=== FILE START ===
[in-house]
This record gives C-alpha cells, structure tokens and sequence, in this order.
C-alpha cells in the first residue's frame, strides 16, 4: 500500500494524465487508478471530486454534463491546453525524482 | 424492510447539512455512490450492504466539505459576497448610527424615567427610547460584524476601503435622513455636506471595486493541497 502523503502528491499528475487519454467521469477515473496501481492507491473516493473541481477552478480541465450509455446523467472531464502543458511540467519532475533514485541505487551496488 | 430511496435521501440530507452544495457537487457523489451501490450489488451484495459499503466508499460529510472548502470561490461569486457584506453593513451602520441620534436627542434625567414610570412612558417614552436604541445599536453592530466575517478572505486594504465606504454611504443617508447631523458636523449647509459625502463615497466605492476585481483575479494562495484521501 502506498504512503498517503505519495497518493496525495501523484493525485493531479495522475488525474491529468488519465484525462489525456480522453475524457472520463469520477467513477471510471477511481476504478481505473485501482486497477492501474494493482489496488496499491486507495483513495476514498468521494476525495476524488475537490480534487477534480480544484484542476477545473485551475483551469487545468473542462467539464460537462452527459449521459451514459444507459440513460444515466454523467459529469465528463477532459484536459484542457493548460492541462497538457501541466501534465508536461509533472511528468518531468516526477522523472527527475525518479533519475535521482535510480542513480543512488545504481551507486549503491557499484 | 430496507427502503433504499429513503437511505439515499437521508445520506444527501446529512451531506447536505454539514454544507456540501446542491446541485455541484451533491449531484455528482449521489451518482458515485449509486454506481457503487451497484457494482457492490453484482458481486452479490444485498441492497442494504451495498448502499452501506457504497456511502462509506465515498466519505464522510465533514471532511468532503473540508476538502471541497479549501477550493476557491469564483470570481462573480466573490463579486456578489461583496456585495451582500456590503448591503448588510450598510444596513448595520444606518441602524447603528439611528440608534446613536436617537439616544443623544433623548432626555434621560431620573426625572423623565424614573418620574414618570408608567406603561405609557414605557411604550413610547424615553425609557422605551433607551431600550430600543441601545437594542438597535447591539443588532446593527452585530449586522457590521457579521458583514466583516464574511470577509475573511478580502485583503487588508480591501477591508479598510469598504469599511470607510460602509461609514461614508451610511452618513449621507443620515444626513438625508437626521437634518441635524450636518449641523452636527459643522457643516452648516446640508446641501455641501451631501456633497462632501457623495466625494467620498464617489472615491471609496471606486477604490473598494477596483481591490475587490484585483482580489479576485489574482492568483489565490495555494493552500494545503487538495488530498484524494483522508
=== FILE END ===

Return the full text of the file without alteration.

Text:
[in-house]
This record gives C-alpha cells, structure tokens and sequence, in this order.
C-alpha cells in the first residue's frame, strides 16, 4: 500500500494524465487508478471530486454534463491546453525524482 | 424492510447539512455512490450492504466539505459576497448610527424615567427610547460584524476601503435622513455636506471595486493541497 502523503502528491499528475487519454467521469477515473496501481492507491473516493473541481477552478480541465450509455446523467472531464502543458511540467519532475533514485541505487551496488 | 430511496435521501440530507452544495457537487457523489451501490450489488451484495459499503466508499460529510472548502470561490461569486457584506453593513451602520441620534436627542434625567414610570412612558417614552436604541445599536453592530466575517478572505486594504465606504454611504443617508447631523458636523449647509459625502463615497466605492476585481483575479494562495484521501 502506498504512503498517503505519495497518493496525495501523484493525485493531479495522475488525474491529468488519465484525462489525456480522453475524457472520463469520477467513477471510471477511481476504478481505473485501482486497477492501474494493482489496488496499491486507495483513495476514498468521494476525495476524488475537490480534487477534480480544484484542476477545473485551475483551469487545468473542462467539464460537462452527459449521459451514459444507459440513460444515466454523467459529469465528463477532459484536459484542457493548460492541462497538457501541466501534465508536461509533472511528468518531468516526477522523472527527475525518479533519475535521482535510480542513480543512488545504481551507486549503491557499484 | 430496507427502503433504499429513503437511505439515499437521508445520506444527501446529512451531506447536505454539514454544507456540501446542491446541485455541484451533491449531484455528482449521489451518482458515485449509486454506481457503487451497484457494482457492490453484482458481486452479490444485498441492497442494504451495498448502499452501506457504497456511502462509506465515498466519505464522510465533514471532511468532503473540508476538502471541497479549501477550493476557491469564483470570481462573480466573490463579486456578489461583496456585495451582500456590503448591503448588510450598510444596513448595520444606518441602524447603528439611528440608534446613536436617537439616544443623544433623548432626555434621560431620573426625572423623565424614573418620574414618570408608567406603561405609557414605557411604550413610547424615553425609557422605551433607551431600550430600543441601545437594542438597535447591539443588532446593527452585530449586522457590521457579521458583514466583516464574511470577509475573511478580502485583503487588508480591501477591508479598510469598504469599511470607510460602509461609514461614508451610511452618513449621507443620515444626513438625508437626521437634518441635524450636518449641523452636527459643522457643516452648516446640508446641501455641501451631501456633497462632501457623495466625494467620498464617489472615491471609496471606486477604490473598494477596483481591490475587490484585483482580489479576485489574482492568483489565490495555494493552500494545503487538495488530498484524494483522508